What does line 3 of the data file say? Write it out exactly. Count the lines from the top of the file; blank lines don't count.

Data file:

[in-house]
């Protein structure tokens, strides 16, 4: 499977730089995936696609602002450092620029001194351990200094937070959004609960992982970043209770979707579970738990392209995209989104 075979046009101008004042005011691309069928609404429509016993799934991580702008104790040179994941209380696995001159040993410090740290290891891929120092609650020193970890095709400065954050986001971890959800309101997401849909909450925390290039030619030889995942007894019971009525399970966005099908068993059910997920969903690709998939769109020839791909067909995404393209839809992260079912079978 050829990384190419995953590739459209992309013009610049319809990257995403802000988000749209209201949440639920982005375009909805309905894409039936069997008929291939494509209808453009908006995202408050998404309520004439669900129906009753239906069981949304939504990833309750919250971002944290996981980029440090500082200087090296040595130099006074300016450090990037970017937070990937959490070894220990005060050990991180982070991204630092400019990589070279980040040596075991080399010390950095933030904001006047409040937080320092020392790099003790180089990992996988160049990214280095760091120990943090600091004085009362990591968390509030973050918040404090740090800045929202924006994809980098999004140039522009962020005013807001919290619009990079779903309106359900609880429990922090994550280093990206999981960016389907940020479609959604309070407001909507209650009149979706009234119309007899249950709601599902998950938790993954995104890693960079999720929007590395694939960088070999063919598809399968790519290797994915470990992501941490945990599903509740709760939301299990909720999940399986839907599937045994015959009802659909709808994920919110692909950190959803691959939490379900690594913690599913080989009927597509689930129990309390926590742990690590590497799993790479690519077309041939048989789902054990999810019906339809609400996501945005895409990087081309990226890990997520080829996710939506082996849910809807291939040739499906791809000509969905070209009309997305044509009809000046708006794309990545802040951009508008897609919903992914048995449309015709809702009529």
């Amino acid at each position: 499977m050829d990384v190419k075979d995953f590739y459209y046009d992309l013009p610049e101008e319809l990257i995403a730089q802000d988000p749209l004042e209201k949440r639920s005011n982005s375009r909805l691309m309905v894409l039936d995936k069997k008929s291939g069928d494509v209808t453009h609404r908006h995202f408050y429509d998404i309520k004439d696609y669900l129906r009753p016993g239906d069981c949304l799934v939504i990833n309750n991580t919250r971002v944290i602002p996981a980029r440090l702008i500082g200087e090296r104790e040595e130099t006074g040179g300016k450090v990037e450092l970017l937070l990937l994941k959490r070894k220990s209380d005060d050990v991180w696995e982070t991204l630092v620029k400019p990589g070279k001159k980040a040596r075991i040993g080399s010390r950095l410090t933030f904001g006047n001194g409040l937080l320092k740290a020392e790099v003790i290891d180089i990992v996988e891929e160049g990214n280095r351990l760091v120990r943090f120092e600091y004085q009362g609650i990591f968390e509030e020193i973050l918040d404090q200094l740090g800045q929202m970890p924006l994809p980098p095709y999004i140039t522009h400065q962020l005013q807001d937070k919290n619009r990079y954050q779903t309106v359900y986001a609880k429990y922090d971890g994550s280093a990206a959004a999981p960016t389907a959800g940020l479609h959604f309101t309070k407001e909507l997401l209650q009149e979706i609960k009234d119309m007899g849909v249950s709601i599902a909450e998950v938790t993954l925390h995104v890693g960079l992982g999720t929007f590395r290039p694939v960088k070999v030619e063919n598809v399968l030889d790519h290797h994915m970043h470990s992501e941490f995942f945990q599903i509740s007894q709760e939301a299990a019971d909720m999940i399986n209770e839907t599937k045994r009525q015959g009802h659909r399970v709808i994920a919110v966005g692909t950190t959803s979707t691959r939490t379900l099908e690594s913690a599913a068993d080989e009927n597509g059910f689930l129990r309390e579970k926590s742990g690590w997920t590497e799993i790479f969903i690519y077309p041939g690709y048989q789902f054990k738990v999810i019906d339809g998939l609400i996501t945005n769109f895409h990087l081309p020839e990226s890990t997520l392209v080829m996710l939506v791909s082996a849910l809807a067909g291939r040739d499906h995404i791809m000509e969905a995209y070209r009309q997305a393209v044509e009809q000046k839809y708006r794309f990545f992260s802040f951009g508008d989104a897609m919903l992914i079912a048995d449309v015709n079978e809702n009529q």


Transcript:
């Amino acid at each position: 499977m050829d990384v190419k075979d995953f590739y459209y046009d992309l013009p610049e101008e319809l990257i995403a730089q802000d988000p749209l004042e209201k949440r639920s005011n982005s375009r909805l691309m309905v894409l039936d995936k069997k008929s291939g069928d494509v209808t453009h609404r908006h995202f408050y429509d998404i309520k004439d696609y669900l129906r009753p016993g239906d069981c949304l799934v939504i990833n309750n991580t919250r971002v944290i602002p996981a980029r440090l702008i500082g200087e090296r104790e040595e130099t006074g040179g300016k450090v990037e450092l970017l937070l990937l994941k959490r070894k220990s209380d005060d050990v991180w696995e982070t991204l630092v620029k400019p990589g070279k001159k980040a040596r075991i040993g080399s010390r950095l410090t933030f904001g006047n001194g409040l937080l320092k740290a020392e790099v003790i290891d180089i990992v996988e891929e160049g990214n280095r351990l760091v120990r943090f120092e600091y004085q009362g609650i990591f968390e509030e020193i973050l918040d404090q200094l740090g800045q929202m970890p924006l994809p980098p095709y999004i140039t522009h400065q962020l005013q807001d937070k919290n619009r990079y954050q779903t309106v359900y986001a609880k429990y922090d971890g994550s280093a990206a959004a999981p960016t389907a959800g940020l479609h959604f309101t309070k407001e909507l997401l209650q009149e979706i609960k009234d119309m007899g849909v249950s709601i599902a909450e998950v938790t993954l925390h995104v890693g960079l992982g999720t929007f590395r290039p694939v960088k070999v030619e063919n598809v399968l030889d790519h290797h994915m970043h470990s992501e941490f995942f945990q599903i509740s007894q709760e939301a299990a019971d909720m999940i399986n209770e839907t599937k045994r009525q015959g009802h659909r399970v709808i994920a919110v966005g692909t950190t959803s979707t691959r939490t379900l099908e690594s913690a599913a068993d080989e009927n597509g059910f689930l129990r309390e579970k926590s742990g690590w997920t590497e799993i790479f969903i690519y077309p041939g690709y048989q789902f054990k738990v999810i019906d339809g998939l609400i996501t945005n769109f895409h990087l081309p020839e990226s890990t997520l392209v080829m996710l939506v791909s082996a849910l809807a067909g291939r040739d499906h995404i791809m000509e969905a995209y070209r009309q997305a393209v044509e009809q000046k839809y708006r794309f990545f992260s802040f951009g508008d989104a897609m919903l992914i079912a048995d449309v015709n079978e809702n009529q």